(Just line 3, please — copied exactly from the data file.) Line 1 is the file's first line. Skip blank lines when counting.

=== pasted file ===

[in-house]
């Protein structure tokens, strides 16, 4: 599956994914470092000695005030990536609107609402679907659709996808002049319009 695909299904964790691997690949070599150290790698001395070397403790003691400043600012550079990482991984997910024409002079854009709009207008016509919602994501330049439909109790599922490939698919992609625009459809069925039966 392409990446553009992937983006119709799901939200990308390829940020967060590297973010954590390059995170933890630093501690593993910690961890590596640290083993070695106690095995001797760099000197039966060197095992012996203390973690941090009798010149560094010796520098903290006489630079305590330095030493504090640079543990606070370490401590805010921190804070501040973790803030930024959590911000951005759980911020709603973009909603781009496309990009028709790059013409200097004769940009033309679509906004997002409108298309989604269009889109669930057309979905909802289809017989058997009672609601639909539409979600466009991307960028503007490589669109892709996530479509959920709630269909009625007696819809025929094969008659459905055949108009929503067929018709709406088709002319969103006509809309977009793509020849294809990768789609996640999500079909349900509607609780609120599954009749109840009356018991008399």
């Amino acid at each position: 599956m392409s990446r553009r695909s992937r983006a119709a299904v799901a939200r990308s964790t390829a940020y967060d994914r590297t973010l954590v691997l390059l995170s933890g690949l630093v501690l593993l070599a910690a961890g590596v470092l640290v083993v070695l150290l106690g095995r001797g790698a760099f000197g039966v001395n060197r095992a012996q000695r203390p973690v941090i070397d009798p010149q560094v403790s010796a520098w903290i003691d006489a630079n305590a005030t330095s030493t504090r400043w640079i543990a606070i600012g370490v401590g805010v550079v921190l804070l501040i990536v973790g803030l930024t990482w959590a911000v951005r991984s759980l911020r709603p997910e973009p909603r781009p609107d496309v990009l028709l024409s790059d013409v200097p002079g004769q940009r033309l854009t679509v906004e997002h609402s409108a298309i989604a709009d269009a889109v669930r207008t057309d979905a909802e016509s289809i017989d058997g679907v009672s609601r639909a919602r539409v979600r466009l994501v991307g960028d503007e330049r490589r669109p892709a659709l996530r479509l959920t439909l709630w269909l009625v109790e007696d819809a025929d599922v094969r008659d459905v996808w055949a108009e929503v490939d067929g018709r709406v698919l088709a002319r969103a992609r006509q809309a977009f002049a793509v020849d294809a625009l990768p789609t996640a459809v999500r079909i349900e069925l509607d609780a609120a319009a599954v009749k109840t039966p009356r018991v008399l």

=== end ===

């Amino acid at each position: 599956m392409s990446r553009r695909s992937r983006a119709a299904v799901a939200r990308s964790t390829a940020y967060d994914r590297t973010l954590v691997l390059l995170s933890g690949l630093v501690l593993l070599a910690a961890g590596v470092l640290v083993v070695l150290l106690g095995r001797g790698a760099f000197g039966v001395n060197r095992a012996q000695r203390p973690v941090i070397d009798p010149q560094v403790s010796a520098w903290i003691d006489a630079n305590a005030t330095s030493t504090r400043w640079i543990a606070i600012g370490v401590g805010v550079v921190l804070l501040i990536v973790g803030l930024t990482w959590a911000v951005r991984s759980l911020r709603p997910e973009p909603r781009p609107d496309v990009l028709l024409s790059d013409v200097p002079g004769q940009r033309l854009t679509v906004e997002h609402s409108a298309i989604a709009d269009a889109v669930r207008t057309d979905a909802e016509s289809i017989d058997g679907v009672s609601r639909a919602r539409v979600r466009l994501v991307g960028d503007e330049r490589r669109p892709a659709l996530r479509l959920t439909l709630w269909l009625v109790e007696d819809a025929d599922v094969r008659d459905v996808w055949a108009e929503v490939d067929g018709r709406v698919l088709a002319r969103a992609r006509q809309a977009f002049a793509v020849d294809a625009l990768p789609t996640a459809v999500r079909i349900e069925l509607d609780a609120a319009a599954v009749k109840t039966p009356r018991v008399l």